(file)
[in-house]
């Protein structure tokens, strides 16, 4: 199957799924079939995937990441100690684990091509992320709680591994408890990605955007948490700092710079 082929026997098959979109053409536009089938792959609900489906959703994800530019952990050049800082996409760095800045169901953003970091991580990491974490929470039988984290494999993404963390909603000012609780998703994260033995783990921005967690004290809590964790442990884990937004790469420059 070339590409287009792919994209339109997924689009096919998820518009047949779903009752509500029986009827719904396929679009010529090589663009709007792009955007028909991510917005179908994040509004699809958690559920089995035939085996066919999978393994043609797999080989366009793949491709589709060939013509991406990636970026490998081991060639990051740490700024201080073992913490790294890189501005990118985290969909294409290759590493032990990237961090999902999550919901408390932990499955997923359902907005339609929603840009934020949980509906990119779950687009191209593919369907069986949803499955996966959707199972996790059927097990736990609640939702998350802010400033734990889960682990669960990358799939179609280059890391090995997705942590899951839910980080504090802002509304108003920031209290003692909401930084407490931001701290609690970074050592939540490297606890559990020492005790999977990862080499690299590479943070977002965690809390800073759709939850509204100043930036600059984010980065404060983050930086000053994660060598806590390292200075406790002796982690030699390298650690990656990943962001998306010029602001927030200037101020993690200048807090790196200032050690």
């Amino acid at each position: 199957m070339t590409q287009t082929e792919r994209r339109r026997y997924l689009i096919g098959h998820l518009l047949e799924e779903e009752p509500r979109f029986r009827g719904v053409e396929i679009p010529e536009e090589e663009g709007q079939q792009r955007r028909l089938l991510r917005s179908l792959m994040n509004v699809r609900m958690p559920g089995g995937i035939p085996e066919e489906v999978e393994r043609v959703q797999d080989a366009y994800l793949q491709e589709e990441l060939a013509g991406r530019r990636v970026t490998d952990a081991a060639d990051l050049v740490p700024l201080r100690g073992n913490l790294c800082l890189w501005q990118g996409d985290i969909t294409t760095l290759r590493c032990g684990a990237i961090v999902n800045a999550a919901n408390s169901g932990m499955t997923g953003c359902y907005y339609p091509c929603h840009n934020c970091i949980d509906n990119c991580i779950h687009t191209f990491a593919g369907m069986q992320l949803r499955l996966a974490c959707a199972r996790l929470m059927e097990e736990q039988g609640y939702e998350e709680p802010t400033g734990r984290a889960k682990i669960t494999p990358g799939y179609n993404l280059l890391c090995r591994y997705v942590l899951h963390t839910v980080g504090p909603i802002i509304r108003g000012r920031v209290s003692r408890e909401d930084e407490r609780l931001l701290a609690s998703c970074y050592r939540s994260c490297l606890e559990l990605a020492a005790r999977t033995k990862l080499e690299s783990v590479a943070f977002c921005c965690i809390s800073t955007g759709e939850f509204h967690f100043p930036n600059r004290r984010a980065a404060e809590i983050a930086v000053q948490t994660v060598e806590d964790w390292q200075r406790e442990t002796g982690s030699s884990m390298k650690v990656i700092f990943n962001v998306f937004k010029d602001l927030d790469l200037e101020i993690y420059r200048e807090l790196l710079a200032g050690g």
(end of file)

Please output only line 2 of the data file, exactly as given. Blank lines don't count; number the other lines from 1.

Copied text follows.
């Protein structure tokens, strides 16, 4: 199957799924079939995937990441100690684990091509992320709680591994408890990605955007948490700092710079 082929026997098959979109053409536009089938792959609900489906959703994800530019952990050049800082996409760095800045169901953003970091991580990491974490929470039988984290494999993404963390909603000012609780998703994260033995783990921005967690004290809590964790442990884990937004790469420059 070339590409287009792919994209339109997924689009096919998820518009047949779903009752509500029986009827719904396929679009010529090589663009709007792009955007028909991510917005179908994040509004699809958690559920089995035939085996066919999978393994043609797999080989366009793949491709589709060939013509991406990636970026490998081991060639990051740490700024201080073992913490790294890189501005990118985290969909294409290759590493032990990237961090999902999550919901408390932990499955997923359902907005339609929603840009934020949980509906990119779950687009191209593919369907069986949803499955996966959707199972996790059927097990736990609640939702998350802010400033734990889960682990669960990358799939179609280059890391090995997705942590899951839910980080504090802002509304108003920031209290003692909401930084407490931001701290609690970074050592939540490297606890559990020492005790999977990862080499690299590479943070977002965690809390800073759709939850509204100043930036600059984010980065404060983050930086000053994660060598806590390292200075406790002796982690030699390298650690990656990943962001998306010029602001927030200037101020993690200048807090790196200032050690």